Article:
The presence of Russia in the African mining sector is based not only on companies driven by a logic of economic profitability, but also on companies connected to the paramilitary group Wagner which serve to promote the geopolitical influence of Moscow and to reduce the effects of Western sanctions.
Beyond its purely economic objectives, Russia’s growing involvement in the mining sector in Africa constitutes an important instrument of geopolitical influence and a means that allows Moscow to circumvent Western economic and financial sanctions, estimated the French Institute of International Relations (IFRI) in a report published on April 7.
Entitled “Russia’s mining strategy: geopolitical ambitions and industrial challenges”, the report underlines that the presence of Russian mining companies on the continent is based, on the one hand, on the expertise and mastery of the value chain in certain sectors, and on security and military assistance on the other hand. These two dimensions follow different logics.
The first logic is economic. It aims to exploit minerals and metals in which Russian mining groups are present and recognized in this sector. This is particularly the case of the diamond company Alrosa (Angola, Zimbabwe and the Democratic Republic of Congo) and the company Rusal (Guinea), which master the diamond and bauxite sectors respectively. Although they may indirectly serve Moscow’s interests on the continent, the objective of these established mining players is above all economic in nature.
The second logic concerns Moscow’s geopolitical interests in Africa. In this respect, the exploitation of mineral deposits is more a means than an end. In this context, the Wagner group, led by Evgueni Prigojine, a Russian oligarch close to President Vladimir Putin, is far from being a free electron, battling according to its own interests. This private military company largely cashes in on its support for contested regimes in exchange for lucrative mining contracts, to rack up profits and promote Russian influence on the continent.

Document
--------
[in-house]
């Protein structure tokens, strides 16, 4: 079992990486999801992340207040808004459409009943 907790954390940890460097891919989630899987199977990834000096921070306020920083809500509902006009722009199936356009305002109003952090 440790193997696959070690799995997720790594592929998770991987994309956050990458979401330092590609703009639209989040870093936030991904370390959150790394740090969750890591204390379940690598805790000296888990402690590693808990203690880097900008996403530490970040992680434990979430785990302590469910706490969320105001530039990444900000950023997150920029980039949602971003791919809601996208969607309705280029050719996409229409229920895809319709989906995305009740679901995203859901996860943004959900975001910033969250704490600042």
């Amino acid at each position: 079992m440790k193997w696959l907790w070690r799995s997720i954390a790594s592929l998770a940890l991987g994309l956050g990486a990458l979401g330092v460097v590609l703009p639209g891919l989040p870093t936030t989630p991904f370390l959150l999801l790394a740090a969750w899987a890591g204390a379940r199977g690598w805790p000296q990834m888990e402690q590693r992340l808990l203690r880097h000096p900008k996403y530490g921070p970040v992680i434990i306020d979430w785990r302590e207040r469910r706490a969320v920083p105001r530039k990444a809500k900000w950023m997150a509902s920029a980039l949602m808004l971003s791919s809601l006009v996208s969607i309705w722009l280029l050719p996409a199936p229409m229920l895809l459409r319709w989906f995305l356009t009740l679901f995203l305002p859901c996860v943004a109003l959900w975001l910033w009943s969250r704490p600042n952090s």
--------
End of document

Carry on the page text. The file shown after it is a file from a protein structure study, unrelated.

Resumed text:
In the Central African Republic, the intricacy between the activities of Wagner and the mining companies Finans M (Russia) and Lobaye Invest (Central African Republic), supposedly controlled by Evgueni Prigojine, reveals the nature of these links, far from the economic logics which traditionally operate in the mining industry. In 2018, licenses to exploit diamond and gold deposits were awarded to a reputable Russian company close to the founder of Wagner. To strengthen this control, the group of mercenaries even undertook to modify the local mining code in order to establish a monopoly on these two precious minerals in the country.
Minerals, alternatives to the traditional financial circuit
In 2017, companies linked to the Wagner galaxy also obtained major mining concessions for gold and diamond deposits in Sudan.
The report also points out that these companies connected to the paramilitary group are proving useful in counterbalancing the effects of the economic and financial sanctions imposed on Moscow since the start of the war in Ukraine. The exploitation of African mineral resources is a means of circumventing the sanctions regime, in particular the isolation of Russia from the international banking system. Alternatives to the traditional financial circuit, precious minerals such as gold and diamonds are useful for escaping banking sanctions, as they can be sold and exchanged without control or restriction.
Sudan, a major world gold producer, would be a strategic supplier for Russia in this context, which already has gold reserves equivalent to 130 billion dollars. These remain an important shield to mitigate the economic consequences of the war in Ukraine.
IFRI indicates in this context that the Russian mining industry has not been directly targeted by the successive waves of sanctions imposed by Western countries on Moscow since the annexation of Crimea in 2014. For Western powers, it is difficult to target a sector strongly integrated into the value chains of many economic segments (aeronautics, automotive, communication, energy, etc.). Russia is indeed one of the main suppliers of many minerals and metals (aluminum, titanium, palladium, nickel) and therefore has leverage on the market for these raw materials.
Its intertwining with the global economy is such that the London Metals Market (LME) has finally taken the decision not to prohibit the trading and storage of metals from Russia in its system. For its part, the European Union (EU) gave up in extremis to impose sanctions against the diamond giant Alrosa under pressure from Belgium. The fact that the city of Antwerp remains the largest diamond trading center in the world probably has something to do with it.
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